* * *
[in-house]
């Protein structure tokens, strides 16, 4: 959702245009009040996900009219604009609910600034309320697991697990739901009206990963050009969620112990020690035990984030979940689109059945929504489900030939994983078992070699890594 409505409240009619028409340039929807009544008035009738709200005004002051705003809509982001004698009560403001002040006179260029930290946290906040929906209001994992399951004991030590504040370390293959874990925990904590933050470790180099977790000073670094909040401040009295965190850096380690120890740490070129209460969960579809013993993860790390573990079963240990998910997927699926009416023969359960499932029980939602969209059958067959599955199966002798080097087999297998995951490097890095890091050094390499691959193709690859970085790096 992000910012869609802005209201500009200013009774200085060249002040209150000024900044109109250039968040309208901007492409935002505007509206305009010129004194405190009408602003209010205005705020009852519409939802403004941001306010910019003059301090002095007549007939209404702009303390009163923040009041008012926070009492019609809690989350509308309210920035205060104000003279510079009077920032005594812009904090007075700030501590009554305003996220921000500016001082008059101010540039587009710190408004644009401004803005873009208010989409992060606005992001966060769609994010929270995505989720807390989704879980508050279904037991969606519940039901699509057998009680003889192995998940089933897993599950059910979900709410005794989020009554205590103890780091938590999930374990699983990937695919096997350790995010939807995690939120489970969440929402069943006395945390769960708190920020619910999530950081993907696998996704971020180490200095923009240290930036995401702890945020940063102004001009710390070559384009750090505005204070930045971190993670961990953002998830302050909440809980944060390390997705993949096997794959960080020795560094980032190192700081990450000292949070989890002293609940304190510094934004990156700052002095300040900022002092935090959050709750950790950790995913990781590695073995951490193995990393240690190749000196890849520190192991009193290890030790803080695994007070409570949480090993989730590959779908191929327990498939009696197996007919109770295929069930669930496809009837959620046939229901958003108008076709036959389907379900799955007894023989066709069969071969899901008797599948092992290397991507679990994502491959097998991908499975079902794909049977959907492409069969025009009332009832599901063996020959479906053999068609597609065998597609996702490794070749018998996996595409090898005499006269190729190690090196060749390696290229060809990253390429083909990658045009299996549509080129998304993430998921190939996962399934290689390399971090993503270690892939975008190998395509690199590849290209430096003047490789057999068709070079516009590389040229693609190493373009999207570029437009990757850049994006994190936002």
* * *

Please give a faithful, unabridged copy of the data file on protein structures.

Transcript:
[in-house]
């Protein structure tokens, strides 16, 4: 959702245009009040996900009219604009609910600034309320697991697990739901009206990963050009969620112990020690035990984030979940689109059945929504489900030939994983078992070699890594 409505409240009619028409340039929807009544008035009738709200005004002051705003809509982001004698009560403001002040006179260029930290946290906040929906209001994992399951004991030590504040370390293959874990925990904590933050470790180099977790000073670094909040401040009295965190850096380690120890740490070129209460969960579809013993993860790390573990079963240990998910997927699926009416023969359960499932029980939602969209059958067959599955199966002798080097087999297998995951490097890095890091050094390499691959193709690859970085790096 992000910012869609802005209201500009200013009774200085060249002040209150000024900044109109250039968040309208901007492409935002505007509206305009010129004194405190009408602003209010205005705020009852519409939802403004941001306010910019003059301090002095007549007939209404702009303390009163923040009041008012926070009492019609809690989350509308309210920035205060104000003279510079009077920032005594812009904090007075700030501590009554305003996220921000500016001082008059101010540039587009710190408004644009401004803005873009208010989409992060606005992001966060769609994010929270995505989720807390989704879980508050279904037991969606519940039901699509057998009680003889192995998940089933897993599950059910979900709410005794989020009554205590103890780091938590999930374990699983990937695919096997350790995010939807995690939120489970969440929402069943006395945390769960708190920020619910999530950081993907696998996704971020180490200095923009240290930036995401702890945020940063102004001009710390070559384009750090505005204070930045971190993670961990953002998830302050909440809980944060390390997705993949096997794959960080020795560094980032190192700081990450000292949070989890002293609940304190510094934004990156700052002095300040900022002092935090959050709750950790950790995913990781590695073995951490193995990393240690190749000196890849520190192991009193290890030790803080695994007070409570949480090993989730590959779908191929327990498939009696197996007919109770295929069930669930496809009837959620046939229901958003108008076709036959389907379900799955007894023989066709069969071969899901008797599948092992290397991507679990994502491959097998991908499975079902794909049977959907492409069969025009009332009832599901063996020959479906053999068609597609065998597609996702490794070749018998996996595409090898005499006269190729190690090196060749390696290229060809990253390429083909990658045009299996549509080129998304993430998921190939996962399934290689390399971090993503270690892939975008190998395509690199590849290209430096003047490789057999068709070079516009590389040229693609190493373009999207570029437009990757850049994006994190936002």